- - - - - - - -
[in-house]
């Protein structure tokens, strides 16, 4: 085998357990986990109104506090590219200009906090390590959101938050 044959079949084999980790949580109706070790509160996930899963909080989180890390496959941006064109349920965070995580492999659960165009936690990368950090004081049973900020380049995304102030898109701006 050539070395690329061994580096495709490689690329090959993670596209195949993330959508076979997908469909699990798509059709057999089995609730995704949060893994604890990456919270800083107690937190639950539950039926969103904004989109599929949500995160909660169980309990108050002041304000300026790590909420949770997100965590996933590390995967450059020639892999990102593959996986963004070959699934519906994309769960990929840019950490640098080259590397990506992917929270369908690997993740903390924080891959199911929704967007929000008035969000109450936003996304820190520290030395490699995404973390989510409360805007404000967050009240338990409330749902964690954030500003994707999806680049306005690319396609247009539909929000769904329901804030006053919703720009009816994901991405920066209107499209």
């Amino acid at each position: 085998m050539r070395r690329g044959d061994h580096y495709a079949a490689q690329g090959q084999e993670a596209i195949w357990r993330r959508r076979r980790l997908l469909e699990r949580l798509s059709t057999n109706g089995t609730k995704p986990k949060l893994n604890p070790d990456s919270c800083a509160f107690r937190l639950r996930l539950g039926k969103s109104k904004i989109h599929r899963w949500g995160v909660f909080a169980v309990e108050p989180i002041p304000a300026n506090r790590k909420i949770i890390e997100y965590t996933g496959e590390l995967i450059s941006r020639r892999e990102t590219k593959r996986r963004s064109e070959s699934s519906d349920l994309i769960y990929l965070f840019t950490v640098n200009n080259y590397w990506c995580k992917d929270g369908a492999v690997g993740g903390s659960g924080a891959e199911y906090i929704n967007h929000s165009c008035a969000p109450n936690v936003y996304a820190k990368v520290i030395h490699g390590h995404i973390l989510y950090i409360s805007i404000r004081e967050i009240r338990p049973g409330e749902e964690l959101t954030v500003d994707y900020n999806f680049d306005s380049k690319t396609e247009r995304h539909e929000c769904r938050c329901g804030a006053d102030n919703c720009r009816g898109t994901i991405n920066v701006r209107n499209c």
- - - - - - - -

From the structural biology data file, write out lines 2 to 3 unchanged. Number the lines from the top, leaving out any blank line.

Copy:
């Protein structure tokens, strides 16, 4: 085998357990986990109104506090590219200009906090390590959101938050 044959079949084999980790949580109706070790509160996930899963909080989180890390496959941006064109349920965070995580492999659960165009936690990368950090004081049973900020380049995304102030898109701006 050539070395690329061994580096495709490689690329090959993670596209195949993330959508076979997908469909699990798509059709057999089995609730995704949060893994604890990456919270800083107690937190639950539950039926969103904004989109599929949500995160909660169980309990108050002041304000300026790590909420949770997100965590996933590390995967450059020639892999990102593959996986963004070959699934519906994309769960990929840019950490640098080259590397990506992917929270369908690997993740903390924080891959199911929704967007929000008035969000109450936003996304820190520290030395490699995404973390989510409360805007404000967050009240338990409330749902964690954030500003994707999806680049306005690319396609247009539909929000769904329901804030006053919703720009009816994901991405920066209107499209």
């Amino acid at each position: 085998m050539r070395r690329g044959d061994h580096y495709a079949a490689q690329g090959q084999e993670a596209i195949w357990r993330r959508r076979r980790l997908l469909e699990r949580l798509s059709t057999n109706g089995t609730k995704p986990k949060l893994n604890p070790d990456s919270c800083a509160f107690r937190l639950r996930l539950g039926k969103s109104k904004i989109h599929r899963w949500g995160v909660f909080a169980v309990e108050p989180i002041p304000a300026n506090r790590k909420i949770i890390e997100y965590t996933g496959e590390l995967i450059s941006r020639r892999e990102t590219k593959r996986r963004s064109e070959s699934s519906d349920l994309i769960y990929l965070f840019t950490v640098n200009n080259y590397w990506c995580k992917d929270g369908a492999v690997g993740g903390s659960g924080a891959e199911y906090i929704n967007h929000s165009c008035a969000p109450n936690v936003y996304a820190k990368v520290i030395h490699g390590h995404i973390l989510y950090i409360s805007i404000r004081e967050i009240r338990p049973g409330e749902e964690l959101t954030v500003d994707y900020n999806f680049d306005s380049k690319t396609e247009r995304h539909e929000c769904r938050c329901g804030a006053d102030n919703c720009r009816g898109t994901i991405n920066v701006r209107n499209c």